Teachers, Students Air Concerns
Teachers, students and their supporters gathered at the Wetzel County Board of Education office for the second week in a row to stand in solidarity and protest changes being made in the county’s school system. Many of the individuals attribute these changes to new superintendent, Leatha Williams.
Educator Shauna Heil spoke to the board “as a parent and as an educator.”
Heil said Wetzel County has long accepted state mandated end-of-year assessments. She said teachers are having a difficult time with the addition of county mandated testing, known as Interim Cumulative Assessments, or ICAs. Heil requested that the board “repeal the mandate for ICAs in Wetzel County. She claimed that the ICAs only give students, teachers and parents a number, with no feedback.
“It gives no item analysis or list of objectives mastered, just a number. A number cannot guide teachers’ or students’ learning goals,” Heil stated.
Heil also told the board that, during the fall, she had attended the Literacy Scope and Sequence training with many other Wetzel County school teachers. Heil said it is pretty typical that teachers plan their reading units from the end of the year and work backward “toward the beginning of the year.”
She said teachers started planning their units for May, but were directed to instead plan for March. Heil said teachers were told by county literacy coaches, who were given the plan by Superintendent Leatha Williams, that April and May would be set aside for testing. Heil said that not only would students miss out on two months of reading, they would also miss out on additional reading time due to preparing for the test.
Retired Wetzel County school teacher Terri Glover said despite being 15 years into retirement, she is still very much interested in education.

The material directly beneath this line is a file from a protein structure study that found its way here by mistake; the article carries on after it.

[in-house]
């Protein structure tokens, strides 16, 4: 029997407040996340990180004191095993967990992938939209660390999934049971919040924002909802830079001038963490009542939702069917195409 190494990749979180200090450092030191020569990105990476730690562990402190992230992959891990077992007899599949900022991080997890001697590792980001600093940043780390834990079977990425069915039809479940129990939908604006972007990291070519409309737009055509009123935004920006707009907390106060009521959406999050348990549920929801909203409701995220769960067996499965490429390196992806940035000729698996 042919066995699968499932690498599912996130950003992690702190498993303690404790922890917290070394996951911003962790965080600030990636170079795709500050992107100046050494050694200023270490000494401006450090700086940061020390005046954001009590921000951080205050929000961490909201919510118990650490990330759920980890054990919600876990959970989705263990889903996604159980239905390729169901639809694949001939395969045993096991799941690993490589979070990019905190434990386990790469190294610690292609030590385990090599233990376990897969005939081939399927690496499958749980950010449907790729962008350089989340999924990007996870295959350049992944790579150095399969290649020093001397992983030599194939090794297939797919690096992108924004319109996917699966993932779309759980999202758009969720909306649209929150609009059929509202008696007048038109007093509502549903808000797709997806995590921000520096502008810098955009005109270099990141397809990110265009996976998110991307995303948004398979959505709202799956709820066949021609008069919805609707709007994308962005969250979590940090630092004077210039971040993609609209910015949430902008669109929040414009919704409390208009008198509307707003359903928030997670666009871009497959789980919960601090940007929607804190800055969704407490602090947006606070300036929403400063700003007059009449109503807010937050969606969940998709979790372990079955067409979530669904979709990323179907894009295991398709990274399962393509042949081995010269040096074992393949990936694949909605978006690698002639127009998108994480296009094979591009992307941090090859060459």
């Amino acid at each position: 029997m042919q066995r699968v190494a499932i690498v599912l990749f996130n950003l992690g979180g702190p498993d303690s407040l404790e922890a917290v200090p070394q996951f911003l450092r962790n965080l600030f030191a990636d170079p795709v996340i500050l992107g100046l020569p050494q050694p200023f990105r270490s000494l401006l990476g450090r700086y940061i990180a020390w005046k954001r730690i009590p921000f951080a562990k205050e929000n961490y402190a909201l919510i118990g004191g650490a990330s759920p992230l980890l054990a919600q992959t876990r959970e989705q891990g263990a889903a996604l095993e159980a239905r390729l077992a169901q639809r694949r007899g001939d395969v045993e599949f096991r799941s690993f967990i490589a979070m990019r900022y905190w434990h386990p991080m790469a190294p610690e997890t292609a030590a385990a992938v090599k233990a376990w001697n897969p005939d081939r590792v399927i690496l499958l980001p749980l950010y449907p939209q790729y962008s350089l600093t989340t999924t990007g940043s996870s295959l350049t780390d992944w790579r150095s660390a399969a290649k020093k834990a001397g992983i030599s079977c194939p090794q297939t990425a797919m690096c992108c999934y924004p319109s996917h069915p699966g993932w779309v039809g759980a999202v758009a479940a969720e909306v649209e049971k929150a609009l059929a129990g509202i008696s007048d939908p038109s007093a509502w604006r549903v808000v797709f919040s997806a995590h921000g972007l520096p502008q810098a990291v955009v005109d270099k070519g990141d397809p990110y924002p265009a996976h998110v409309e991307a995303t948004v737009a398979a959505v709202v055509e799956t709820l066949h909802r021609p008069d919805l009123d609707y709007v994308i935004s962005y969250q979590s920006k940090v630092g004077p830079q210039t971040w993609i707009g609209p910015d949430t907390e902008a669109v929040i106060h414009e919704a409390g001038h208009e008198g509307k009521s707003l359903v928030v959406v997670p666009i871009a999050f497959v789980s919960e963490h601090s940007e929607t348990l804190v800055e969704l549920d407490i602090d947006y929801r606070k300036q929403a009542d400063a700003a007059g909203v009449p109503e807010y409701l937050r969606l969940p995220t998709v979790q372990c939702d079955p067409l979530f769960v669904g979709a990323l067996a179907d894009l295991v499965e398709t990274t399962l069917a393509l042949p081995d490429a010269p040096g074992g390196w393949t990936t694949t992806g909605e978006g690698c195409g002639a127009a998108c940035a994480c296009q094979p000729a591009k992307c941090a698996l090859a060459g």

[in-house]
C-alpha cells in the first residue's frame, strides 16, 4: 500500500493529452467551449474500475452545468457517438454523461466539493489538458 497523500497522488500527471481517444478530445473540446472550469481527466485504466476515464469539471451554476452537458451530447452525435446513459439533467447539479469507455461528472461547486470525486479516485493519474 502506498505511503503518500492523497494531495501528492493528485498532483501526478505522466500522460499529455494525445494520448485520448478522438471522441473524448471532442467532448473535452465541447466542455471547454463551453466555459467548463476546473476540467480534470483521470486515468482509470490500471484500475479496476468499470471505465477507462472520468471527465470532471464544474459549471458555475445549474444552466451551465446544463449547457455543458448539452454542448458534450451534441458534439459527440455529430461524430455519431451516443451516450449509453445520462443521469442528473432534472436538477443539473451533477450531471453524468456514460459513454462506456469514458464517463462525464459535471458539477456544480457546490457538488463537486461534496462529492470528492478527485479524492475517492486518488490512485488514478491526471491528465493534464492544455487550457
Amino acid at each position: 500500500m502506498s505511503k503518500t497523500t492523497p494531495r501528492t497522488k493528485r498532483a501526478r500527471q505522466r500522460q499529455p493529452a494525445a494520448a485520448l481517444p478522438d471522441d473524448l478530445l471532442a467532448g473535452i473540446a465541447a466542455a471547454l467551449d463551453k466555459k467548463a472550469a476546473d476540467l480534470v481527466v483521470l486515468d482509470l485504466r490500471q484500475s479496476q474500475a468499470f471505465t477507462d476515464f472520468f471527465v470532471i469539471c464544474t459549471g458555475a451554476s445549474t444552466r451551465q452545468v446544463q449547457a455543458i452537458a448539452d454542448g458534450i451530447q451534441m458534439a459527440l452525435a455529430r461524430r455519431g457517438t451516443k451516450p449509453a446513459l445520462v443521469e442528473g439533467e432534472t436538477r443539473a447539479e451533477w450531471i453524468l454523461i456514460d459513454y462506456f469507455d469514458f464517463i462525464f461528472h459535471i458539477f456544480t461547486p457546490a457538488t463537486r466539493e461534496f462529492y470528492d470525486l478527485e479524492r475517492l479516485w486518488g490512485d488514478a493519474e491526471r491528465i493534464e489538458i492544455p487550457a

Glover said she had attended the Nov. 2 board of education meeting and left feeling uncertain about the future of Wetzel County Schools. Glover said in her 34 years of teaching, counseling and working at the county board office, she had never witnessed so much “dissatisfaction and low morale facing our teachers, principals, parents and students.”
Glover noted the state’s board of education has looked into replacing the Common Core-based standards in the West Virginia education system. She advised that in the meantime, before the standards are replaced, the Wetzel County Board of Education should let “our teachers teach and stop worrying about testing.”
“I believe that the system has failed the students. The students have not failed the system,” Glover said.
Glover referenced claims made by Wetzel County teachers who said that they were told they could “resign, relocate or retire,” if they did not agree with the changes in the school system.
Glover advised that the choices be “respect, restore and reunite.”
Glover said individuals in the school system must be role models for students. “If we can’t control our emotions and refrain from using profanity or making threats, perhaps we should consider relocating, resigning or retiring.”
“This behavior is unacceptable,” Glover said. “It is bullying.”
Elliot Kendle of the West Virginia Education Association said he sometimes questions the support of educators from elected officials.
“I would be negligent in my duties if I did not point out that having the police clear the parking lot, which had a number of teachers in it waiting for the end of the executive session, was not in any way supportive or productive. The message that was received was one that I truly hope this board did not intend to convey.”
After Monday night’s meeting, Board President Mike Blair declined to comment on the various speakers at the board meeting. At a special meeting held on Nov. 10, Blair stressed that the board wanted to do what was best for the students.
At the Nov. 10 meeting, Williams stated that she did not think of students as test scores. She said the school system was focused on learning. She said ICA tests are taken to better prepare students for college and career readiness.